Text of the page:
The name of the "Deutscher Tanz" [German dance] developed from a court dance common between the 16th and the 18th centuries, the "allemande" (French for "German"). It consisted of a slow first dance followed by a faster second dance in triple time that developed into the "German dance" in the second half of the 18th century. As it was a couples dance with both partners in close body contact (considering the sentiments of the period), and because indecent moves were frequently observed, a dance ban was issued for the "Deutscher" by the authorities of Bavaria in1772. Reserved for the lower classes, the "German dance" was officially accepted in Vienna with its upcoming bourgeoisie in 1790. The enlightened Duke of Falkenstein (Joseph II, 1741 - 1790) finally completely legitimized it as a fashionable dance accepted at the Habsburg Court and commissioned "German dances" for the balls at the Redoutensaal dancehalls with the most outstanding composers of the time. As a consequence the waltz developed as one of the most popular ballroom dances of the 19th century. At the beginning waltzes were still named "German dances", and even Schubert would later use the terms interchangeably. Quite often the "German dance" was also used as table music or folk dance.
The dances that Hummel composed for the parties at the Apollosaal in between the years 1808 and 1811 do actually contain quite a few quotes of popular works of the period as well as hints about the performance of certain parts on particular solo instruments, having a mere inspirational function here in the piano part. The complete orchestra version must have had solo parts of post horn, trumpet, harp, horn, violin and even sleigh bells (in the third German Dance of Op. 45). It is interesting to mention the 'Introduction' that was to become a typical feature of the classical waltz (Marcia con moto).
The 'German Dance' No.9 of Op. 28 refers to a ballet (Helena and Paris, Op. 26) composed by Hummel himself in 1807 to a choreography by Cavalli for the Vienna State Theatre. The last 'German Dance' and the 'Trio' of Op. 31 (the dances for the year 1809) contains a mythological quote that perfectly suits the ambience of the Apollosaal: the Cyclopes make their entrance in gigantic parallel octaves stomping away, while the hurdy-gurdy man follows with his drone.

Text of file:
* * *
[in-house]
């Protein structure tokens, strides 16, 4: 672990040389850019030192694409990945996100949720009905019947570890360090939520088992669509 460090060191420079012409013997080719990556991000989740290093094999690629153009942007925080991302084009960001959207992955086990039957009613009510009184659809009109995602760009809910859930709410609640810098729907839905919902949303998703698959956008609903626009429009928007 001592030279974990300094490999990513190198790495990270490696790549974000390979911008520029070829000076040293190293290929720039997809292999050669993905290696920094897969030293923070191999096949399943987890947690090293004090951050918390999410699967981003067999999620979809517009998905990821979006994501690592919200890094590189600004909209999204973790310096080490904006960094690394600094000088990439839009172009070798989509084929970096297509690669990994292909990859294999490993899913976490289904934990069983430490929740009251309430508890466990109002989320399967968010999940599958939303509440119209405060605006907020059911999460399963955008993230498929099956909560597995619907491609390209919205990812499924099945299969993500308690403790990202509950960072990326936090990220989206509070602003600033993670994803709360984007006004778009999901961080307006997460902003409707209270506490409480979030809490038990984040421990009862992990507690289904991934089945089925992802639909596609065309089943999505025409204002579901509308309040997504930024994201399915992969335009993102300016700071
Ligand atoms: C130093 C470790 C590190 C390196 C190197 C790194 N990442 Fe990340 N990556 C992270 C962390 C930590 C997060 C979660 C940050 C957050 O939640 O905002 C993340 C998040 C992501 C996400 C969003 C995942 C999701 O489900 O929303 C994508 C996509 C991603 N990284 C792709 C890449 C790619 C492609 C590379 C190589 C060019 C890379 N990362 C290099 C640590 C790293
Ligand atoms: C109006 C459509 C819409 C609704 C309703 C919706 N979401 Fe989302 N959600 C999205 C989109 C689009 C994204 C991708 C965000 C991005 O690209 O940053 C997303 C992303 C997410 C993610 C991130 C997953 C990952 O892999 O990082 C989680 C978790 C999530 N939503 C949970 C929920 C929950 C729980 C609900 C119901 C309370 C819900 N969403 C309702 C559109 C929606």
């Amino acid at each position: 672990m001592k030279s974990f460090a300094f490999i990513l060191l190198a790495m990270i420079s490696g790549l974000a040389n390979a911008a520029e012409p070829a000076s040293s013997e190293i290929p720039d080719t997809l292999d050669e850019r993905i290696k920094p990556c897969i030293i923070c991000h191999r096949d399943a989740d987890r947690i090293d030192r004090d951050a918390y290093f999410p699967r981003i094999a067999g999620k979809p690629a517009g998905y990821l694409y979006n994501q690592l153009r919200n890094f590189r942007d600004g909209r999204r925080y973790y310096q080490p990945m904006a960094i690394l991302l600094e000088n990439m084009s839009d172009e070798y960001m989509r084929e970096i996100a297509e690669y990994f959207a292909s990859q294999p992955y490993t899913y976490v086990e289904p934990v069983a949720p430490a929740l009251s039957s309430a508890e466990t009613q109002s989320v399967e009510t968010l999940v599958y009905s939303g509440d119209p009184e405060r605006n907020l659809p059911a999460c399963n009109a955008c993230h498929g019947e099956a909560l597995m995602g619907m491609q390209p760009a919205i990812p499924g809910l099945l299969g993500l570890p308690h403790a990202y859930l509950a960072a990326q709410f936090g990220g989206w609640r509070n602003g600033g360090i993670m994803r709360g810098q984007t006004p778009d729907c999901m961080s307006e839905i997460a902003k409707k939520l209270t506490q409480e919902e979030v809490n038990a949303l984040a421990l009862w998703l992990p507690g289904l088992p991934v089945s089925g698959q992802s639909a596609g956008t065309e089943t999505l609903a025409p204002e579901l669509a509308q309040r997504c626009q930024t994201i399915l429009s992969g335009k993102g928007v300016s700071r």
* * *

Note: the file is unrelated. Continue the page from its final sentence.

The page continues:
The 'German Dance' No.4 Op. 39 surprises with a vocal number for two tenors and two basses, with a convincing "tra-la-la" that is bound to make everyone happy. The subsequent 'Coda' part conveys an opulent atmospheric picture of the magical event of the eruption of the Vesuvius. It is said that a gigantic painting of the same subject matter decorated one of the halls, so that the music eventually mirrored the story told by the decoration. The 'Trio' following the first 'Minuet' of the same work (Op. 39) quotes a ballad opera by Josef Weigl immensely popular at the time: "Die Schweizer Familie" [The Swiss Family] had first been staged March 14, 1809 (two years prior to the creation of Op. 39) at the Kärntnertortheater. Soon Hummel would create another series of dances for Apollosaal (Op. 91) that already displayed the title "new" waltzes and trios, and featured another "large battle - coda"
In those days it was quite common to create diminutions for piano two hands, or for piano duets, of works that had initially been intended for a large orchestra. Today the pieces are ideal as literature for students or as stage music, maybe also just for “domestic use". One is sure to encounter amusing and entertaining moments when playing, and there may also be someone around who feels inspired to dance. There may even be a remote chance for free entry by way of time travel into the Apollosaal (that regrettably went up in flames on January 27, 1876).